General Pande also visited Nepal's Army Headquarters where he paid homage to the fallen soldiers by laying a wreath and interacted with the senior leadership of the Nepalese Army. General Pande handed over non-lethal military aid to the Nepal Army on September 6. This included 10 made in India mine protected vehicles, artillery equipment, medical stores and horses.
In the course of his visit, General Pande addressed the student officers and faculty of Nepal's Army Command and Staff College at Shivpuriin Kathmandu, interacted with them, and later visited the Mid-Command Headquarters. The Mid-Command Headquarter was raised on July 16, 2021 at Pokhara, Kaski.
General Pande's visit to Nepal was largely ceremonial though it did provide an opportunity to review bilateral defence relations and explore new avenues of cooperation. But it was in the backdrop of the Agnipath scheme launched by India earlier this year. The Indian side had submitted a formal proposal to Nepal seeking approval for recruitment of Nepalese citizens under the Agnipath scheme in July 2022 but there has been no official confirmation or refusal from Kathmandu so far.
Why should Nepali youth not look for regular service elsewhere (like in the UK) or short tenures in the PLA instead of in the Indian Army?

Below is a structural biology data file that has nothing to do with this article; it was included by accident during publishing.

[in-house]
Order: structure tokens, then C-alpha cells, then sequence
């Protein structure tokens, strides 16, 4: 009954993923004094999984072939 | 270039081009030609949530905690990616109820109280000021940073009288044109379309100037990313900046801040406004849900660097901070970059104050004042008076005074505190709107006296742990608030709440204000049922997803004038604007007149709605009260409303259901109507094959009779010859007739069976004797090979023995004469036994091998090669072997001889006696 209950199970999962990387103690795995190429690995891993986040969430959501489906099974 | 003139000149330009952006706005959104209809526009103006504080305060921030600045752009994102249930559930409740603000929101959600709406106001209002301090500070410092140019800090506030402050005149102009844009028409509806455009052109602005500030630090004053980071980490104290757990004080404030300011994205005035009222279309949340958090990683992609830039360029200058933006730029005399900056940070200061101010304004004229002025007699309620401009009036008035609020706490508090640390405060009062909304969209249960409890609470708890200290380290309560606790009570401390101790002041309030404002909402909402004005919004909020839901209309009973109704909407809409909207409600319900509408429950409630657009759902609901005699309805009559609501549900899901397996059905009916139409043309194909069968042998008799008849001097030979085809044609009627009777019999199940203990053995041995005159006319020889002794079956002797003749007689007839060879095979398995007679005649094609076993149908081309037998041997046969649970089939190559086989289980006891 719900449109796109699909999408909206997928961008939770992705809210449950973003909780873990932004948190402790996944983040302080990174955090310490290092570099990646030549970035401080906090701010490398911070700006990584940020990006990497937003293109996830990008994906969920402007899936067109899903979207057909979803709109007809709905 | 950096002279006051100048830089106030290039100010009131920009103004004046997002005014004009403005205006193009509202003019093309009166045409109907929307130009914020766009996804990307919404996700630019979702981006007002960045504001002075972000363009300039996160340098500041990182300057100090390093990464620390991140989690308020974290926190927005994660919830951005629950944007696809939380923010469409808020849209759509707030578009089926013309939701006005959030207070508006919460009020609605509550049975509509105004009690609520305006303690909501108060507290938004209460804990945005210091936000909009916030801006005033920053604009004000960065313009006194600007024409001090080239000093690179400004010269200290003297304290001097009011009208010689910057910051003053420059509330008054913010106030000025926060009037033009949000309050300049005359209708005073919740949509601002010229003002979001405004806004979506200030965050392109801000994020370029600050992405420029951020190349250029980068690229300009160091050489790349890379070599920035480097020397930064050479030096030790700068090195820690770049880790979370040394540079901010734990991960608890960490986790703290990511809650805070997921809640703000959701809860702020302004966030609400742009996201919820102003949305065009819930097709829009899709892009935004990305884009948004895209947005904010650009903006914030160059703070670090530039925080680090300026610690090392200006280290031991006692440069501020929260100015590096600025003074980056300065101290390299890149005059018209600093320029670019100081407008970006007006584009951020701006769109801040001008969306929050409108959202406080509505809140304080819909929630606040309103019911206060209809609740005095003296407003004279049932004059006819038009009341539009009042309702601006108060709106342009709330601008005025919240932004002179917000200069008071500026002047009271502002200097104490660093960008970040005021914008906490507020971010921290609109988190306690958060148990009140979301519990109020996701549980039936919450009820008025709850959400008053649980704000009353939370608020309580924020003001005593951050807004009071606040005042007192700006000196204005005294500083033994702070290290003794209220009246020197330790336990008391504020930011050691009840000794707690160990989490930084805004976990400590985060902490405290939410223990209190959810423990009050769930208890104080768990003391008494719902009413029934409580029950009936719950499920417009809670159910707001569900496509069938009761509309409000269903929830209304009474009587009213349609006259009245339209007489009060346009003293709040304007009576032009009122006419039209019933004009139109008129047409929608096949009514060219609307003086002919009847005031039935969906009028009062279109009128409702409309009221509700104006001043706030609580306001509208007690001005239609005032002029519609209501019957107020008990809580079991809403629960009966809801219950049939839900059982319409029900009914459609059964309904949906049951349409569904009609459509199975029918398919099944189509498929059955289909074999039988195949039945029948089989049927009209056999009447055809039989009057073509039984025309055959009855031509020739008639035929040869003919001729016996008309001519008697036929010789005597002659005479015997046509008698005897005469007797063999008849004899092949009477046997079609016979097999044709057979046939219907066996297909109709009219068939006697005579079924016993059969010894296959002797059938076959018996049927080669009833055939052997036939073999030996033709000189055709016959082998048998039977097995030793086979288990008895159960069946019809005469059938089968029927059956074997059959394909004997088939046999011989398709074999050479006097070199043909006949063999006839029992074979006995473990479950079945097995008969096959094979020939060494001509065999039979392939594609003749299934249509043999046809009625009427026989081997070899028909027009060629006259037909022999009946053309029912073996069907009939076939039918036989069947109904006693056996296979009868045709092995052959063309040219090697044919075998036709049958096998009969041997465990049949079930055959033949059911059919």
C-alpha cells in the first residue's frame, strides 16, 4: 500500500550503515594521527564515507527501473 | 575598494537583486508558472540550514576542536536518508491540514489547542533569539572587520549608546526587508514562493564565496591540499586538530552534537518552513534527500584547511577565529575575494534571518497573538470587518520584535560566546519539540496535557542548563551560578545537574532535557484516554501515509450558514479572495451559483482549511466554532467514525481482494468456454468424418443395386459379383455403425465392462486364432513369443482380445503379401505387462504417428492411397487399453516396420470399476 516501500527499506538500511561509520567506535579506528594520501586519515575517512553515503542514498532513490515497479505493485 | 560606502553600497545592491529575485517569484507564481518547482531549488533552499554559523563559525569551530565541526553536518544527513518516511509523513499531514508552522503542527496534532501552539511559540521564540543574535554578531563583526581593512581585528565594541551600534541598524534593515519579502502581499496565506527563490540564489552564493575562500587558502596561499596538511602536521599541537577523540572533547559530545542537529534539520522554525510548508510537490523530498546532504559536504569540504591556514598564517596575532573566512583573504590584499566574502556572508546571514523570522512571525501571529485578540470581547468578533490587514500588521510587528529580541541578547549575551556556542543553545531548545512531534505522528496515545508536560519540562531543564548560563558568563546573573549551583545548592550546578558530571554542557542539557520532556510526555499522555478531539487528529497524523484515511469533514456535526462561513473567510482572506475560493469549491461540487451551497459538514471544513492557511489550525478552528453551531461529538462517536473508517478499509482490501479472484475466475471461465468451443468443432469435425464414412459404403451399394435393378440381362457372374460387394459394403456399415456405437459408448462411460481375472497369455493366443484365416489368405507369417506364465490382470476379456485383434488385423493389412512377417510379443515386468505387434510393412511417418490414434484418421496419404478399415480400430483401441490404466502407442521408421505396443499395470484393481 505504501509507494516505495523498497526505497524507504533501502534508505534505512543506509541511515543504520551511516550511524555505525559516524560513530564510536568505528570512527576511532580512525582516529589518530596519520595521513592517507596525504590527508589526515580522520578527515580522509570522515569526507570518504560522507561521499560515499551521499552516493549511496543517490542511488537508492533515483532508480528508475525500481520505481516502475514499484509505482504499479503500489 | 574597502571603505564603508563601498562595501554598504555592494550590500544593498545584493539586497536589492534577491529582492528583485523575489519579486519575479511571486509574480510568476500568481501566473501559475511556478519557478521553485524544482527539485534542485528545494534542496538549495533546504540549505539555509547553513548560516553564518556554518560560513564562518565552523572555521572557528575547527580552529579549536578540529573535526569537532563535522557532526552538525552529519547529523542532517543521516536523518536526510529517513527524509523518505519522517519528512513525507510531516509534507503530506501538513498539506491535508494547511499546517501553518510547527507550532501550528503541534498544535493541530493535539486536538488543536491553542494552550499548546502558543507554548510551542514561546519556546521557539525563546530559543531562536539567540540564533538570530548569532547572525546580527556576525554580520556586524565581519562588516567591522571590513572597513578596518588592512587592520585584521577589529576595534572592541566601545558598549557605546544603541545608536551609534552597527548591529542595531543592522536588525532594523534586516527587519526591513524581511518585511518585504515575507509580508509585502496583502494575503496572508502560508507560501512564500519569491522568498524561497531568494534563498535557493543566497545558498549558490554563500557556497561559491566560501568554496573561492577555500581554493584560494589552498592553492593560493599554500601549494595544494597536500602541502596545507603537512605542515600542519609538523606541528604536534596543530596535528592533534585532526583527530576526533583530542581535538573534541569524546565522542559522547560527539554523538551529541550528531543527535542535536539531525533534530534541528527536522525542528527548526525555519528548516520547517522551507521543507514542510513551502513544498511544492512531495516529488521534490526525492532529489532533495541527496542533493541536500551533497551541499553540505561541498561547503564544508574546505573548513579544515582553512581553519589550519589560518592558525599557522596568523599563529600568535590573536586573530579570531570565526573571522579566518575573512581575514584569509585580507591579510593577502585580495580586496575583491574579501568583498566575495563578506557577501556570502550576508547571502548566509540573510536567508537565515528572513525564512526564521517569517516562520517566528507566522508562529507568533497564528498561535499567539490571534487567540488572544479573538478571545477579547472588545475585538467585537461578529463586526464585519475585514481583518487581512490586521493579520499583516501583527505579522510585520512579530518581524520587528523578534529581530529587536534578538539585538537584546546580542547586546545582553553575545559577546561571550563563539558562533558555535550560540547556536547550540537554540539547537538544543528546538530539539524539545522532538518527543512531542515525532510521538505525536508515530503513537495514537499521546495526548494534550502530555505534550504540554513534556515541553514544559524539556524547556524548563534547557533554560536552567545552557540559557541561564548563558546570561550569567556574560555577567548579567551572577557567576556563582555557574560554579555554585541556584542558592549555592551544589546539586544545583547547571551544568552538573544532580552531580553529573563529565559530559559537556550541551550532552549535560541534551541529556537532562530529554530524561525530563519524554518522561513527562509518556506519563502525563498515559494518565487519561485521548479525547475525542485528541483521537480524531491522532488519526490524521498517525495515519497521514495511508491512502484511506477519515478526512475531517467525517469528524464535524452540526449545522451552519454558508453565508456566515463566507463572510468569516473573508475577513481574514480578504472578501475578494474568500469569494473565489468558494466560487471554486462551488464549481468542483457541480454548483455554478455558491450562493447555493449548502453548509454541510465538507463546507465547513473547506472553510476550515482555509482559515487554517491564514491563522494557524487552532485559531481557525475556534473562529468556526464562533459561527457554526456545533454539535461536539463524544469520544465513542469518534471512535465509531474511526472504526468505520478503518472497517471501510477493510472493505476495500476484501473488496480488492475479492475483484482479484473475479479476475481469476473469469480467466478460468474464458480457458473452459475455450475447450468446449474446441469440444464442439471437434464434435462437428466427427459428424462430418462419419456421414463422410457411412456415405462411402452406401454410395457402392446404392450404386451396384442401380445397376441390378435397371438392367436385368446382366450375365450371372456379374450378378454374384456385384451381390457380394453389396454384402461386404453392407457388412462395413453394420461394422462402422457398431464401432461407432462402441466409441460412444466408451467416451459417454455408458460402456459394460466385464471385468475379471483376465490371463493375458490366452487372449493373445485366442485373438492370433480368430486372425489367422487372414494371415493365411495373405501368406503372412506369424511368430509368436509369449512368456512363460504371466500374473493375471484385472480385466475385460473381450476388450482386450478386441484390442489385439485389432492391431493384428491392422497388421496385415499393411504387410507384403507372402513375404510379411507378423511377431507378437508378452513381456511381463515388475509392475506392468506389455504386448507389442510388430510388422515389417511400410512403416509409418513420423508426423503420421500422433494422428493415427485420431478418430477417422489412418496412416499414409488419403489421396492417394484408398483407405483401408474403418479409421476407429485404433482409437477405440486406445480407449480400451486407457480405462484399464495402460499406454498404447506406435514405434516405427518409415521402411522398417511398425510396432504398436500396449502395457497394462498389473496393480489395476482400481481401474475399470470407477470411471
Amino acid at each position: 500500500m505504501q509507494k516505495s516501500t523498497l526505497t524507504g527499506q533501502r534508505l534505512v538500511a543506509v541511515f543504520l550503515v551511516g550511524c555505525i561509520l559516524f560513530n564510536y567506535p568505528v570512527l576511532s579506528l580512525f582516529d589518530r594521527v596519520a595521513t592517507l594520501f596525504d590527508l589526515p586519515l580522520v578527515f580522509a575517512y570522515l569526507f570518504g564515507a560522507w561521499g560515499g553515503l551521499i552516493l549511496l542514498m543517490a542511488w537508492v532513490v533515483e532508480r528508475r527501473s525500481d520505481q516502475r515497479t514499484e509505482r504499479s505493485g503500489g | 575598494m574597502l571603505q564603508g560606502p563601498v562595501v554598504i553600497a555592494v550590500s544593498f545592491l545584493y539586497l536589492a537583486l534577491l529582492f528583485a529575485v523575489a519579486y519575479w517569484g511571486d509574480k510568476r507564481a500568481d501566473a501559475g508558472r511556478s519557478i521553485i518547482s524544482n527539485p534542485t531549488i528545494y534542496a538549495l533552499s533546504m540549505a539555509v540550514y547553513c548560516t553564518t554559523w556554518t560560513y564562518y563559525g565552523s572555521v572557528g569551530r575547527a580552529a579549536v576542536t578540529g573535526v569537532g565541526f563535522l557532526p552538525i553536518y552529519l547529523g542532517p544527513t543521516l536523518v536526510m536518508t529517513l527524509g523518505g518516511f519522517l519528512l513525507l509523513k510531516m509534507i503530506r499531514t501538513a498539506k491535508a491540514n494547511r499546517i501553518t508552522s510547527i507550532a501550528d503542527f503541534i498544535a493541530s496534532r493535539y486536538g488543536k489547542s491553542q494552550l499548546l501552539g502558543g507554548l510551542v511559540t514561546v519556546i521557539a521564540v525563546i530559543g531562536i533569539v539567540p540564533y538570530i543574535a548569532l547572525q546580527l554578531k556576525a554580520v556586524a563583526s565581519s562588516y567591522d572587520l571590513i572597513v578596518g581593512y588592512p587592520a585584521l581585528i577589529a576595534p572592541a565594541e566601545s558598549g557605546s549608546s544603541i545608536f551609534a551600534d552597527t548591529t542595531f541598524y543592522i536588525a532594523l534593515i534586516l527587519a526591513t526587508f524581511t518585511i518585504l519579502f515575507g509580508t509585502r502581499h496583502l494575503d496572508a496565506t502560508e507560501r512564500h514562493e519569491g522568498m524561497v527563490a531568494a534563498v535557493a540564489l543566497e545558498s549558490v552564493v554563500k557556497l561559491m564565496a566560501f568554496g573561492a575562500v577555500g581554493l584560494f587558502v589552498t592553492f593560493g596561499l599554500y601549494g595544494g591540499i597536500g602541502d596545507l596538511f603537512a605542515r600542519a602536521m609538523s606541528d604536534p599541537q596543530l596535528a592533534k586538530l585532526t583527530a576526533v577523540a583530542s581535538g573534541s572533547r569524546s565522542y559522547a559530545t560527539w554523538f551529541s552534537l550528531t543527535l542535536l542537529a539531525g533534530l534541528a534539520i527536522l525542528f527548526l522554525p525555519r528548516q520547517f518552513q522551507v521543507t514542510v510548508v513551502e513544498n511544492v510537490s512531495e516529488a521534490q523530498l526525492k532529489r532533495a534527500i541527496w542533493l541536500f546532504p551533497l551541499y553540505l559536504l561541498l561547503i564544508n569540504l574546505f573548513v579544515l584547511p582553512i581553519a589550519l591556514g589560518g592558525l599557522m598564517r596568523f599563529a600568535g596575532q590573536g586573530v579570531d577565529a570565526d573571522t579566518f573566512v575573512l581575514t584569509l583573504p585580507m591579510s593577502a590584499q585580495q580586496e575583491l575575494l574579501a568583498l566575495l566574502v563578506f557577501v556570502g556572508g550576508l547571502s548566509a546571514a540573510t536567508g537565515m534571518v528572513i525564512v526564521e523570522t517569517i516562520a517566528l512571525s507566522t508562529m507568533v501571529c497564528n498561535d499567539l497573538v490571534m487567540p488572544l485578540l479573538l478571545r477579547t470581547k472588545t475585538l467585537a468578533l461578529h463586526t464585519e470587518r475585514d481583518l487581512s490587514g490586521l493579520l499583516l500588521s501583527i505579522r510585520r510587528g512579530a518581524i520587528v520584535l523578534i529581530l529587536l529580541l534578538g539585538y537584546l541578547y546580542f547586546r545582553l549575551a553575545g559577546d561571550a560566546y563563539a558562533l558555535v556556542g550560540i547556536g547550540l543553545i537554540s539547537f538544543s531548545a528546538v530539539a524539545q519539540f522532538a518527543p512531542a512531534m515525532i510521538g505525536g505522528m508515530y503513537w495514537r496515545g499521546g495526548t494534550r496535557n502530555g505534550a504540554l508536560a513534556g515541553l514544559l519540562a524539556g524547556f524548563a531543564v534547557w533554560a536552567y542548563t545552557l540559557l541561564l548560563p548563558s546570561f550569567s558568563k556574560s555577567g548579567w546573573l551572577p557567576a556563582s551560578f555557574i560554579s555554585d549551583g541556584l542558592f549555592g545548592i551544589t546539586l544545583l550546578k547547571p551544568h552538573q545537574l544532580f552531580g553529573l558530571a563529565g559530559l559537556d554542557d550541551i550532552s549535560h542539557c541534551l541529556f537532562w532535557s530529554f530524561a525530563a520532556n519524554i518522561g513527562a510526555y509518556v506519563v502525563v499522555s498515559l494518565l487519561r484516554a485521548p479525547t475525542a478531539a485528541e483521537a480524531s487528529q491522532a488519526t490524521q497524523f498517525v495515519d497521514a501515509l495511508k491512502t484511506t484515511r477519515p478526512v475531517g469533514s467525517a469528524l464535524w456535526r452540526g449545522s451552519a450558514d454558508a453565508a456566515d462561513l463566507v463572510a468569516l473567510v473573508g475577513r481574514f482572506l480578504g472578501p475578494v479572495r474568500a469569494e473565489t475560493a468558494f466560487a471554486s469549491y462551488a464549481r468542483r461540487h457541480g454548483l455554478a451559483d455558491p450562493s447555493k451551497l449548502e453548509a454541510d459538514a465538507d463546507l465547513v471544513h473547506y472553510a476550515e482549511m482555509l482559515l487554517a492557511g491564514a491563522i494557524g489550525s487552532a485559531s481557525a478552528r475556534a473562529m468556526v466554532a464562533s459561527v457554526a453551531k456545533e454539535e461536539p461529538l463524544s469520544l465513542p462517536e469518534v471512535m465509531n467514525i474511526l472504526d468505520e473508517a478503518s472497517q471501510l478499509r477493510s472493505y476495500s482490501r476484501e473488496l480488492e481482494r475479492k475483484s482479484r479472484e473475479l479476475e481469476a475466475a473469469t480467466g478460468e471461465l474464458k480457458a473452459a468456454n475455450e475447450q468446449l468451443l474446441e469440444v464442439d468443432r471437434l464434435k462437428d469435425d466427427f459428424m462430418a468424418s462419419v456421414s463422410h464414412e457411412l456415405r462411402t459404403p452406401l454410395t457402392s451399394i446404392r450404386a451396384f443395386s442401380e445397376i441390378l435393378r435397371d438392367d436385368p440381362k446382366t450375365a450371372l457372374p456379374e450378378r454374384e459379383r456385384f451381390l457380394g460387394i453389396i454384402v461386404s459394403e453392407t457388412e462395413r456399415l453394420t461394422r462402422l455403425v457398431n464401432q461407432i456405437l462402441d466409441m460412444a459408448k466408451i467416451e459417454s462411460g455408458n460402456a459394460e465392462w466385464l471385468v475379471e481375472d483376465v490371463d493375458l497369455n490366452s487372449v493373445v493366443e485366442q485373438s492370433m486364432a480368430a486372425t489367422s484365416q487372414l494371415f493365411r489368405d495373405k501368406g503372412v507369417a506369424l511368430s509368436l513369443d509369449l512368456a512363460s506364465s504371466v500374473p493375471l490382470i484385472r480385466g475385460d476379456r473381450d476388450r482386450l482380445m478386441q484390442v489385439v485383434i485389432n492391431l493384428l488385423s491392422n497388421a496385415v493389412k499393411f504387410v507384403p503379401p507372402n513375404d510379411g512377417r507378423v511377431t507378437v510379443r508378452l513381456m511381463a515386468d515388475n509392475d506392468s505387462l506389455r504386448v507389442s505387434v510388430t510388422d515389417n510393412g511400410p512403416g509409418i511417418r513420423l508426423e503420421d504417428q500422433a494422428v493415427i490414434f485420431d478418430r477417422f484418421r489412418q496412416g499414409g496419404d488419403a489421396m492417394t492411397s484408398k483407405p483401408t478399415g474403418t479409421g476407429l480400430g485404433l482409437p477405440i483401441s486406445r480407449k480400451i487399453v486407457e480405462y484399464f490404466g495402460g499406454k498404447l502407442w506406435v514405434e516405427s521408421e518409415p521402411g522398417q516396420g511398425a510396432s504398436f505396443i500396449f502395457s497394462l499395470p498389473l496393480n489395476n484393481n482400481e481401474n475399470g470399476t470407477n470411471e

In fact, the political message from Nepal was that recruitment of Nepali youth should be suspended until consensus is achieved among Nepal's political parties. According to Nepali media, Narayan Khadka, Foreign Minister of Nepal summoned Naveen Srivastava, India's Ambassador to Nepal and told him to postpone the plan to recruit Nepali youth, who are drafted into the Indian Army's Gorkha regiment, under the Agnipath scheme.
The Indian Army recruits hundreds of Nepalese youth for its seven regiments of the Gorkha Rifles every year under the Tripartite Agreement signed amongst India, Nepal and the United Kingdom in 1947. Many quarters in Nepal contend that the Agnipath scheme violates this Tripartite Agreement, especially since there is no guarantee that Nepalese youth discharged after the four-year service in the Indian Army would get another job. There are over 30,000 Nepalese residents serving in the Indian Army's Gorkha Rifles battalions, which additionally embody Indian-domicile Gorkhas from Darjeeling, Dehradun and other locations.